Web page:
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Understanding water use in BC

I recently found out that over 95% of the electricity produced by BC Hydro comes from hydroelectric sources, which floored me. I grew up in Alberta, where the majority of power comes from coal and natural gas, so my concept of electricity sources doesn’t include water, except for as a possible “alternative” energy source. But there’s nothing alternative about 95%. And after thinking “Wow! That’s amazing!” I started asking questions: How much water do we even have? What about drinking water? What about the fish?

Those are big questions, and really important ones. We’ve used dams for over 100 years in BC, so it’s critical for us to examine their impact on our ecosystem. BC Hydro predicts that demand for electricity in BC will grow by 40% over the next 20 years, so our reliance on hydroelectricity and the future of water use in BC is a major issue.

One way that BC Hydro is answering those questions is by engaging in water use planning. A water use plan sets specific and measurable limits for hydroelectric facility operations. The goal of water use planning is to make sure that we can get the electricity we need while minimizing impacts on the environment, particularly on fish and other wildlife.

Dams have also affected First Nations by forcing resettlement and changing traditional fishing practices. Although these social issues aren’t directly addressed in the water use planning process, First Nations and other community groups are included in the discussions, which are meant to be collaborative and integrate a variety of perspectives.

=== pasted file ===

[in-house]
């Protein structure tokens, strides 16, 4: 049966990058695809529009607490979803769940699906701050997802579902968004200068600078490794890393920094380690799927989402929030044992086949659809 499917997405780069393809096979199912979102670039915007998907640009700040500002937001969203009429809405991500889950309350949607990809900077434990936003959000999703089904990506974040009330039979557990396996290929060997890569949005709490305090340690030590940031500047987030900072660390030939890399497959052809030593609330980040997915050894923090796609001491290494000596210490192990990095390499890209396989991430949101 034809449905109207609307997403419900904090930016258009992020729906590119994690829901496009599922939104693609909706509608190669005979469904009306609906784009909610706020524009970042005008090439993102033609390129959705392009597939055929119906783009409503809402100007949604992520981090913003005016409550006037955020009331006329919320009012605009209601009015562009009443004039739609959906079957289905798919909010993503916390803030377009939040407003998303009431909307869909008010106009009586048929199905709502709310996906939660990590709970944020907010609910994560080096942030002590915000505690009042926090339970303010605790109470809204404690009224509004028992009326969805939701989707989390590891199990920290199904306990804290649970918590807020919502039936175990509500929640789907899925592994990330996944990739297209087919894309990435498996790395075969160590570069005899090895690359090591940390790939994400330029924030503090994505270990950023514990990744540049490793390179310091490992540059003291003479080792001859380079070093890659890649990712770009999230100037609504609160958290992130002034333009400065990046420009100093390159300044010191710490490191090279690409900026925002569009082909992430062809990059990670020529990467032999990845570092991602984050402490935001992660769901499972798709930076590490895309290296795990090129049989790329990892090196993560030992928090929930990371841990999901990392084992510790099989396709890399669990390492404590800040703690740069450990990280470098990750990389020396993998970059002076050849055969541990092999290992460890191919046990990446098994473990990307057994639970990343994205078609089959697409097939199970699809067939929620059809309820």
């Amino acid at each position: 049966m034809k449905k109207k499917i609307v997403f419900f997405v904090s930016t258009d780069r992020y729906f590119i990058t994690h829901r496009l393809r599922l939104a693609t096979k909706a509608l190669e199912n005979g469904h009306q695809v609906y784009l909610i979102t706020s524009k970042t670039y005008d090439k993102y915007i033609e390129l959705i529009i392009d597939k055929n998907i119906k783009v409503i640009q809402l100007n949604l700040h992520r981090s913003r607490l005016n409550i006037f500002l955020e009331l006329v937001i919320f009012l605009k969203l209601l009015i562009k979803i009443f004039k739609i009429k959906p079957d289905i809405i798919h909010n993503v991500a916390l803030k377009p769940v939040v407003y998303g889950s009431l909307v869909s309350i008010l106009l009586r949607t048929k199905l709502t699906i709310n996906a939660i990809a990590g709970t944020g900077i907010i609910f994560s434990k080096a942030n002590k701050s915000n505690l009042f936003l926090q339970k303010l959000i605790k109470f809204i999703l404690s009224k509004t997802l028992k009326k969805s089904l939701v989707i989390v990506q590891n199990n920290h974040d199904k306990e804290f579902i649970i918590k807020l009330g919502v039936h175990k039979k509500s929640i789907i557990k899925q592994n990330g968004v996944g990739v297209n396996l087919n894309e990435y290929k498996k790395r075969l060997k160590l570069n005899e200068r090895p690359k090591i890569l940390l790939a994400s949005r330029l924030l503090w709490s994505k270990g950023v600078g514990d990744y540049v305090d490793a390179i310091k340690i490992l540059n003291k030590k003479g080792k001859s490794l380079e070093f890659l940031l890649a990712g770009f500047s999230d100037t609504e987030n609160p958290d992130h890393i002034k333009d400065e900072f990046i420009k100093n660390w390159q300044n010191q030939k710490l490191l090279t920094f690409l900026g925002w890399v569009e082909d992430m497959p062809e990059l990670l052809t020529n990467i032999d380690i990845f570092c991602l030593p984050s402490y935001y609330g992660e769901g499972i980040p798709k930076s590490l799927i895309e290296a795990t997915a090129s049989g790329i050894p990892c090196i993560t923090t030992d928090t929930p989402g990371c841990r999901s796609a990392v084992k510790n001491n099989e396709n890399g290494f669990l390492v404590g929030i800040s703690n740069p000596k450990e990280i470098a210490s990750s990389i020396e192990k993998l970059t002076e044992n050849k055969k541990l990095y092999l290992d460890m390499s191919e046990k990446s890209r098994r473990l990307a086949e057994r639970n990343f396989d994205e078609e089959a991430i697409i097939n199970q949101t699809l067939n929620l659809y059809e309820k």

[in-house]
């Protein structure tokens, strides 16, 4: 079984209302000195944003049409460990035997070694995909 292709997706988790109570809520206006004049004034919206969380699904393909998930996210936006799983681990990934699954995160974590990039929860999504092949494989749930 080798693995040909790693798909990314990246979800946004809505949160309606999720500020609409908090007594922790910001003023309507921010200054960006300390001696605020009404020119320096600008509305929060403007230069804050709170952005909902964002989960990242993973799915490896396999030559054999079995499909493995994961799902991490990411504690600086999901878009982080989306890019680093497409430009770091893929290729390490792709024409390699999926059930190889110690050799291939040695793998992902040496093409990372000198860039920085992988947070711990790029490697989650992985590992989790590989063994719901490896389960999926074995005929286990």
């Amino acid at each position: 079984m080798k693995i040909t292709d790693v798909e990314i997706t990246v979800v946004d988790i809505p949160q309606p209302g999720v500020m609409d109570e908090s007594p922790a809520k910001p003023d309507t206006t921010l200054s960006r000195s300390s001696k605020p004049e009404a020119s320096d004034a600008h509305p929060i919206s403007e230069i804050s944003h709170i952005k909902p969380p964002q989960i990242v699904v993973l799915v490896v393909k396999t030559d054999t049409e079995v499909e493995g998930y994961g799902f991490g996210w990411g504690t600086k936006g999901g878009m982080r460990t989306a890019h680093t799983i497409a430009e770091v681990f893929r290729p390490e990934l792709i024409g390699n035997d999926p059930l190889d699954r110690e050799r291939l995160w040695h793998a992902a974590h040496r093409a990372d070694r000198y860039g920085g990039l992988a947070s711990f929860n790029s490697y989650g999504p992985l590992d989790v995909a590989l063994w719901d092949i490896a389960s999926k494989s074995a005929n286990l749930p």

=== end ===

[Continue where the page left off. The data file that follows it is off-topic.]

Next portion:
In October 2014, WWF-Canada published Water for Power, Water for Nature, a report that describes the water use planning process in BC and analyzes its impacts. Talk Science to Me copy-edited and proofread the report, which is available for free and is a great example of how policy can be described in a way that’s easy to understand. The decisions made through the water use planning process will have an impact on all of us, so we deserve access to documents that explain these decisions to us.

We’re excited about our collaboration with WWF on this project, not only because of the high quality of the report, but because WWF is committed to carrying out science-based research to meet its goals of evaluating our impact on the planet and answering the big questions we all have about our environment. We’re proud to contribute our expertise to that goal.

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